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Teenage Mutant Ninja Turtles Arcade: Wrath of the Mutants (PS5)

Teenage Mutant Ninja Turtles Arcade: Wrath of the Mutants (PS5) - Review

by Evan Norris , posted on 23 April 2024 / 2,237 Views

Life for a Turtles fan is good right now. Within the last 24 months, we've seen Shredder's Revenge, arguably the best TMNT game ever made; The Cowabunga Collection, which pulls together many of the finest arcade, handheld, and home console Turtles experiences into one convenient compilation; and Dimension Shellshock, a solid piece of DLC that infuses the franchise's brawling gameplay with rogue-like randomness. As of today, you can add to that list Wrath of the Mutants, a port of the 2017 arcade game. Enhanced for PC and consoles, it represents yet another opportunity to kick shell.

Wrath of the Mutants is based on the 2012 Teenage Mutant Ninja Turtles animated series, but you don't need to be familiar with the show to understand and enjoy the game. There's so little narrative tissue in the game that it's impossible to get lost — because there's nothing to get lost in. TMNT beat-'em-up titles don't necessarily require an absorbing story, but it would have been nice to have gotten a little more build-up, instead of being thrown directly into the action. Right now, all you get is a short, clumsy closing cut-scene.

Of course, titles like Wrath of the Mutants are typically less interested in storytelling and more focused on fast-moving combat against dangerous enemies. Based on that component, this enhanced version performs serviceably. The controls are smooth and responsive, and the move set — while not as evolved as something like Shredder's Revenge — is satisfactory. You can perform a basic attack, pick up and throw objects, deploy two different jump attacks, and launch a spin attack that's perfect for crowd control. Finally, by pressing the triangle button with a full power gauge, you can trigger "Turtle Power", a character-specific special move that clears the entire screen of enemies.

In addition to performing these offensive moves, you can pick up several items in each map, including throwing stars, stun grenades, and, coolest of all, mutant support icons. If you collect one of these, you'll summon either Metalhead or Leatherhead, who will then wipe the floor with any enemies unlucky enough to be in the vicinity. It's perhaps the coolest gimmick in the game, although regrettably limited to just those two characters. But that's Wrath of the Mutants in a nutshell: limited in scope, but fairly fun while it lasts.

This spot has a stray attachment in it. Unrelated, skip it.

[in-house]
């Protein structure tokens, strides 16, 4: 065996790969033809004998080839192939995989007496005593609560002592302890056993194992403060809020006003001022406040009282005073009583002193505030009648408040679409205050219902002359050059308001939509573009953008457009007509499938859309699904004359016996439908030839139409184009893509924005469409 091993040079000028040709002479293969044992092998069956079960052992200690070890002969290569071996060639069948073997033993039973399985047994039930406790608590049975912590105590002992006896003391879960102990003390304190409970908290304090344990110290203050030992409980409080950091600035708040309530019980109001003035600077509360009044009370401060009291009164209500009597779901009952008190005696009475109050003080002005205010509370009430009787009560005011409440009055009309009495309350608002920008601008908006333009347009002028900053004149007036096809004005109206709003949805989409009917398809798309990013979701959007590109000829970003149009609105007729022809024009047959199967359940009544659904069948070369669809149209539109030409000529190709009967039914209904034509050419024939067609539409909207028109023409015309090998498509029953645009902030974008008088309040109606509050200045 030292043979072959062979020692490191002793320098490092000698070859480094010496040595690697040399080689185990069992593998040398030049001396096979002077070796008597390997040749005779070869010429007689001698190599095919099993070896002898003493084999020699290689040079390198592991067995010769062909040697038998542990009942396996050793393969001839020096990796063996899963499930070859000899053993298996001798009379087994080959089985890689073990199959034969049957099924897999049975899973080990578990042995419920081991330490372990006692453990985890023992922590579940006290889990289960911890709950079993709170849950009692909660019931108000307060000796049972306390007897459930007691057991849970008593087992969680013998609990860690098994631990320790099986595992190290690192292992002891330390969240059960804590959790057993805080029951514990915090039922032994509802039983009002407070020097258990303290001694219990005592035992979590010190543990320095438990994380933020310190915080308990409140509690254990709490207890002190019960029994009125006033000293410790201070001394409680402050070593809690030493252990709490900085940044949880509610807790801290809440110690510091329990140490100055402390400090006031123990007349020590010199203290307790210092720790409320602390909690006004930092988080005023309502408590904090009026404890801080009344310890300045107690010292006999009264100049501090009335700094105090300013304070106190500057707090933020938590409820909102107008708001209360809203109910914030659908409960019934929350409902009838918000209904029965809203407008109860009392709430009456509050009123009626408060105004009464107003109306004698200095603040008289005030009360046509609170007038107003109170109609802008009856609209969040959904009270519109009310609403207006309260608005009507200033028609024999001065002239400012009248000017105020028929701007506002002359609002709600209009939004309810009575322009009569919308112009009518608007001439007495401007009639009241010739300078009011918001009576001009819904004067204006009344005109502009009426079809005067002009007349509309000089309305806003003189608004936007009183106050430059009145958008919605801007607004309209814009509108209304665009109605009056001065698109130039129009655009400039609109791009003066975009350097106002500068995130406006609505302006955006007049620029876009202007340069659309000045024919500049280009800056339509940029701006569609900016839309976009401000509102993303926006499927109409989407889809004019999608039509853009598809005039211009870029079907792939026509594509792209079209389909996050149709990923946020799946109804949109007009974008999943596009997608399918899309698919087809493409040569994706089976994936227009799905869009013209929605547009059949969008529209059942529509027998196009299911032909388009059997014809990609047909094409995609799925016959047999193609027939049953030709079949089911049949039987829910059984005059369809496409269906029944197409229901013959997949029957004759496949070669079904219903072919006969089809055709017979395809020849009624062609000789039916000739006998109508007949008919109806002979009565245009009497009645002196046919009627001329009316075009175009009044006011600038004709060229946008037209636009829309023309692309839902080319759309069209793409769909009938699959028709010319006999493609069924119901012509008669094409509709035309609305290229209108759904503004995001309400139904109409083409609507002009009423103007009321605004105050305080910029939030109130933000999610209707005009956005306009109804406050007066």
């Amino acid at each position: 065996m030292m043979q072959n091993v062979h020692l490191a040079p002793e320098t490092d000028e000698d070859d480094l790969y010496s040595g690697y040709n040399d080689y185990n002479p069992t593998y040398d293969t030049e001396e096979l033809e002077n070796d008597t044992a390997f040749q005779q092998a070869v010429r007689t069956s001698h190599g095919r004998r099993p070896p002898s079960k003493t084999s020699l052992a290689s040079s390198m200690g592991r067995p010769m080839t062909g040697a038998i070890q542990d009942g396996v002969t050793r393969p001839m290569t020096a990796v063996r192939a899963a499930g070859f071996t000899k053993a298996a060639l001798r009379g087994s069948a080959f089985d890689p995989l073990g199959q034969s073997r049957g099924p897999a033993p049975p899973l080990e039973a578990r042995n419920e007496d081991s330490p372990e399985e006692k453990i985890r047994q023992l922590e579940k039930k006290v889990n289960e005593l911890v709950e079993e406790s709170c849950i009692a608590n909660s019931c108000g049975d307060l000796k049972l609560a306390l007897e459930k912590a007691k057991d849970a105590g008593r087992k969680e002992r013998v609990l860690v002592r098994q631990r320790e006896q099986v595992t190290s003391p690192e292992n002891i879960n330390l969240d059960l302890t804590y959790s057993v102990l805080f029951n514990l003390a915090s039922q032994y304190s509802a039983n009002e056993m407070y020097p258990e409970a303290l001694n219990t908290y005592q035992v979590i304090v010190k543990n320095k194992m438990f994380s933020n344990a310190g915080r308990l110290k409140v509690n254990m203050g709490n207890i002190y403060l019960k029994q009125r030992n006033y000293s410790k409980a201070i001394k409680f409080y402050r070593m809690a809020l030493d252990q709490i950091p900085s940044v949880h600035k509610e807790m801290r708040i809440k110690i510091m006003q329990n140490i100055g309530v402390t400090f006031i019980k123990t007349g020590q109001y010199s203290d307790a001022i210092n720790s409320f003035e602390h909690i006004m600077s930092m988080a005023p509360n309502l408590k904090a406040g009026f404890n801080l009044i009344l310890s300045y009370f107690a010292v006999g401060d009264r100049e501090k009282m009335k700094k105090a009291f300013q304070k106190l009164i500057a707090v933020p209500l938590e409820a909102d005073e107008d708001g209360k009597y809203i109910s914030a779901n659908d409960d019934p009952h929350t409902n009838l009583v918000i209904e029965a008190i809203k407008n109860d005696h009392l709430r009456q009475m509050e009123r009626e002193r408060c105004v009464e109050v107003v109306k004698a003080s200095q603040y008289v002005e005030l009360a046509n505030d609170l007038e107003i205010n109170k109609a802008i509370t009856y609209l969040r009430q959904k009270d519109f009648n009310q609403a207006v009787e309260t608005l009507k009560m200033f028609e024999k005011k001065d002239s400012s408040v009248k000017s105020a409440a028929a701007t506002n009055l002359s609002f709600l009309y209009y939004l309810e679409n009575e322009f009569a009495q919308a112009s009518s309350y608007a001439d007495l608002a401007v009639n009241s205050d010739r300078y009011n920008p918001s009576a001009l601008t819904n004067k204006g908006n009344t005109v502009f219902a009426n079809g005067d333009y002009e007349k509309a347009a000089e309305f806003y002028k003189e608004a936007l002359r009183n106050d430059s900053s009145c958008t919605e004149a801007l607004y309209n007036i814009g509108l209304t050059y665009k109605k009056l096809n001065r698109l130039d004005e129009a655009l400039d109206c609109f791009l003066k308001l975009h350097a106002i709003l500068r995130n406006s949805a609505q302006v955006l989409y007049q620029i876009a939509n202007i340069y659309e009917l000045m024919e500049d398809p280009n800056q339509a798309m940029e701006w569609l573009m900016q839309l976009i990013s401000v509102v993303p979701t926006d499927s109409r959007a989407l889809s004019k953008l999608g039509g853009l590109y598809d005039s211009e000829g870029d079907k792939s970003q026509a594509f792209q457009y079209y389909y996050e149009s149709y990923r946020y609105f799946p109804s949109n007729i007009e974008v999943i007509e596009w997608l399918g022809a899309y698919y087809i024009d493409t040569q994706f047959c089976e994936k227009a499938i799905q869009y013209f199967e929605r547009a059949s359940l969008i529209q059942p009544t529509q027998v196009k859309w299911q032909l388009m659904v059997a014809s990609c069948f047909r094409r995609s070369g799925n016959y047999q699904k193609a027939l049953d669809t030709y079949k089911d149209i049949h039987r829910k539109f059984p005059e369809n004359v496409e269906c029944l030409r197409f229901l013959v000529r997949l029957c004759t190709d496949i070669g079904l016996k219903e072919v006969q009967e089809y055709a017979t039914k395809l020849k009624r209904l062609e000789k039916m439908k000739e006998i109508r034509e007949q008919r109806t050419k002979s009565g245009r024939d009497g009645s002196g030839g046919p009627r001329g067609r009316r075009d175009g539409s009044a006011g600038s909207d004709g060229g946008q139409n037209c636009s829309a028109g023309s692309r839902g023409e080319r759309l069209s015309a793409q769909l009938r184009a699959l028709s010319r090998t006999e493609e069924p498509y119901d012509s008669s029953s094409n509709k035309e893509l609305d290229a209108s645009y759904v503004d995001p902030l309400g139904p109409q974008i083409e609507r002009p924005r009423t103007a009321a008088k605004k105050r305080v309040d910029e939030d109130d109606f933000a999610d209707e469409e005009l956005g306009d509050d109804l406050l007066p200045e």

Adding to that sense of fun is a set of six diverse levels, which doubles the number in the arcade iteration. Wrath of the Mutants retains the three original stages — NYC, Sewer, and T.C.R.I. — but adds Amusement Park and Dimension X, and expands the final boss battle against Shredder into a full-fledged level. It also introduces six new boss battles. While these new bosses are great, many of them deploy the same tactics and projectile moves — and thus are too similar mechanically, even if they're quite different visually.

Thanks to extra maps and bosses, Wrath of the Mutants on home consoles is significantly larger than the arcade original. Even so, there's just not enough to sink your teeth into. At 70 minutes long, the game is simply too short. You can revisit each stage in order to try each of the four playable characters or to experiment with higher difficulty settings — hard mode is unlocked after you beat the game on normal, and it's no joke — but that's not a true replacement for more stages and/or additional modes.

If you're a score chaser, you could also replay the game for high scores, which are uploaded to a local leaderboard. Unfortunately, there's no way to enter your initials, or to view tallies from around the world. Also unfortunate is the fact that there's no online multiplayer whatsoever. Luckily, you can play to your heart's content in local co-op with up to four players.

On the graphical front, Wrath of the Mutants is a mixed bag. Some of the enemy designs — particularly the creatures of Dimension X — are impressive, and the animations are routinely smooth, helped along by 60 FPS on PS5. At the same time, the game suffers in several places due to low-texture assets and plasticky character models. It looks like a budget title, in the end. As for the audio side of things, it's a similar story. All the voice work is done by the original cast (Seth Green, Sean Astin, Rob Paulsen, and Greg Cipes), which is great on paper, but some of the sound samples get quite grating after a while.

Ultimately, Wrath of the Mutants can't compete with Shredder's Revenge or the better Teenage Mutant Ninja Turtles games out there. Still, thanks to its smooth controls, shallow-but-satisfying brawling, and diverse settings, it's a competent beat-'em-up. With more stages & modes, greater gameplay depth, and prettier graphics, it would begin to flirt with that next tier of TMNT titles. Even without, it's a mostly fun time, especially with a few friends fighting alongside you.

VGChartz Verdict


This review is based on a digital copy of Teenage Mutant Ninja Turtles Arcade: Wrath of the Mutants for the NS, provided by the publisher.

Read more about our Review Methodology here

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Wman1996 (on 23 April 2024)

Nice review, thanks for sharing your thoughts. I had fun with this in the arcade on the first level and want to play this version. It really should be a $14.99-$19.99 title with that amount of content. I wasn't expecting around $10 because TMNT is a lucrative IP and even a light on content game wouldn't be under $15.

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